Jasper Johns, “0 through 9” (1960, oil on canvas), 72 1/2 × 54 inches, private collection.
“I make what it pleases me to make, I have no ideas about what the paintings imply about the world,” said Jasper Johns in an interview with Newsweek from March 1958. “I don’t think that’s a painter’s business. He just paints paintings without a conscious reason. I intuitively paint flags.” Over six decades later, the contemporary artist is famed for the dozens of interpretations he has created of the American flag. Many of these career-defining works will be on view during Jasper Johns: Mind/Mirror Sept. 29 to Feb. 13, 2022, at the Philadelphia Museum of Art (philamuseum.org). But wait—there’s a twist. This lifetime retrospective, featuring nearly 500 works including some that are on view for the first time, is one exhibition simultaneously presented in two major venues. In an unprecedented collaboration that was originally scheduled for 2020, New York’s Whitney Museum of Art and the Art Museum will jointly offer the most comprehensive presentation of Johns’ work to date. “Given the crucial place that Jasper Johns holds in the art of our time, this collaboration enables our two museums, together, to examine the artist’s vision in all its multiplicity and depth,” says Timothy Rub, the George D. Widener director and CEO of the Philadelphia Museum of Art.
Suzanne Valadon, “Seated Woman Holding an Apple” (1919), private collection, Miami.
From armor worn by samurai warriors to a satin opera robe from 19th century China, the Penn Museum (penn.museum) reaches into its vast archives to consider the vital role that clothing has played throughout history in The Stories We Wear, opening Sept. 25. Some 250 objects chronicle 2,500 years of sartorial history and illustrate how, in many ways, fashion has long been about function, whether working, performing or engaging in battle. The Penn Museum rounded out the exhibit by bringing in more contemporary pieces with ties to famous Philadelphians from the Robert and Penny Fox Historic Costume Collection at Drexel, including a Givenchy dress worn by Princess Grace of Monaco and a gown worn by contralto Marian Anderson. Lead curator Lauren Ristvet, whose favorite pieces in the exhibit center on ancient accessories, says that the way we dress communicates who we are and what we do. “Clothing doesn’t just express someone’s sense of style; it gives us a peek into the society they live in,” she says.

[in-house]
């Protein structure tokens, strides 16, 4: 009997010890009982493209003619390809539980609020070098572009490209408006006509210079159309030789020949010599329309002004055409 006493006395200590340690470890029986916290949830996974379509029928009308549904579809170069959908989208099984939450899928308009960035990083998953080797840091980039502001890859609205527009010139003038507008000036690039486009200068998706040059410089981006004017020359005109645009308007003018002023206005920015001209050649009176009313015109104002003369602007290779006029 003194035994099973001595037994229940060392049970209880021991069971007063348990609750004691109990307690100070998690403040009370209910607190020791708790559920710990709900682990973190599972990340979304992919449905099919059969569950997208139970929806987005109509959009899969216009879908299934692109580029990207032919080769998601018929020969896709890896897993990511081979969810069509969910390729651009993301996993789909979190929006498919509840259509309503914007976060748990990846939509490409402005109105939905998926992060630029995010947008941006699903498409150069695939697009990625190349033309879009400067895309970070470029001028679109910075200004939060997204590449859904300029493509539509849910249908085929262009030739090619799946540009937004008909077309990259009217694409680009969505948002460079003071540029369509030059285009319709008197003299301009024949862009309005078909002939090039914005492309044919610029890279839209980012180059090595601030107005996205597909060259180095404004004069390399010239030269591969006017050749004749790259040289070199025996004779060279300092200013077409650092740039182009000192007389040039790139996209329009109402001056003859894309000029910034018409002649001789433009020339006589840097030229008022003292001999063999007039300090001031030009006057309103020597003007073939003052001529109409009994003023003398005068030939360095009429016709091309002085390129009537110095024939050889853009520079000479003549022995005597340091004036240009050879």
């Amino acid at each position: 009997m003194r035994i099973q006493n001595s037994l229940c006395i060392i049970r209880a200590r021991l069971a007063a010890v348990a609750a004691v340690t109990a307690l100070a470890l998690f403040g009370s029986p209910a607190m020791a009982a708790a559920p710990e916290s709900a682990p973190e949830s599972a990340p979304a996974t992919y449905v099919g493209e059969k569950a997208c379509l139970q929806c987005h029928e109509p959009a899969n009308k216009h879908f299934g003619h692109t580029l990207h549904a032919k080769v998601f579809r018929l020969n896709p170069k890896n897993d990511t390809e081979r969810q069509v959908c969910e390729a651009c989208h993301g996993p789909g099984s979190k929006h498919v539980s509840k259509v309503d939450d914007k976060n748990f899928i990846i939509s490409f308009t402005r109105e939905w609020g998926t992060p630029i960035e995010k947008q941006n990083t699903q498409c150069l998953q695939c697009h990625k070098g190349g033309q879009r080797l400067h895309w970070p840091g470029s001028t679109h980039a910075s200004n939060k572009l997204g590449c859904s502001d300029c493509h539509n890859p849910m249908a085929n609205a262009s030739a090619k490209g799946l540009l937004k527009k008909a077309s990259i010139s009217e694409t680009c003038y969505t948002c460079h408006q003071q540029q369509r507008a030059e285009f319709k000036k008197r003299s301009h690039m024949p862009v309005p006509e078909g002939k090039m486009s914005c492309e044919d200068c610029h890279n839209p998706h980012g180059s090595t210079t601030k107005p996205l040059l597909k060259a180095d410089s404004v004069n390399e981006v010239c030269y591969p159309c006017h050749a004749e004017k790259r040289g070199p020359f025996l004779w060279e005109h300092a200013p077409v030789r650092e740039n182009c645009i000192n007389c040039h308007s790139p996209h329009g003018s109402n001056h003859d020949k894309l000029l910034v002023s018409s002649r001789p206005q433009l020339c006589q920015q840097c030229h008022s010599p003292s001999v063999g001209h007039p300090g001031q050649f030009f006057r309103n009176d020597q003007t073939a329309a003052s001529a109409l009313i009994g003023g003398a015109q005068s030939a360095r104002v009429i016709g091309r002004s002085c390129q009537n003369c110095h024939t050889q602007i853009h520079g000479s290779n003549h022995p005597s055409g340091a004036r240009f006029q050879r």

the outfit of an early 19th century Khalkha woman in Mongolia.
With Suzanne Valadon: Model, Painter, Rebel, the Barnes Foundation (barnesfoundation.org) charts the unconventional life and career of an overlooked French artist. The self-taught painter, who in the early days of her career worked as an art model and is thought to have posed for major works by Renoir, was the first self-taught woman to exhibit at the Salon de la Société Nationale des Beaux-Arts. Through vividly imagined portraits and nudes, the majority of Valadon’s works consider the feminine experience. This further adds to the artist’s allure, as museum audiences typically see the female body depicted by male painters. Running Sept. 26 through Jan. 9, 2022, this is the first major show of Valadon’s work in the U.S. and is timed with the Barnes Art Ball, to be held Oct. 15 at the museum.
Photography by: 2021 JASPER JOHNS/VAGA AT ARTISTS RIGHTS SOCIETY (ARS), NEW YORK; 2021 ARTISTS RIGHTS SOCIETY (ARS), NEW YORK; PHOTO © SOTHEBY’S 2021; PENN MUSEUM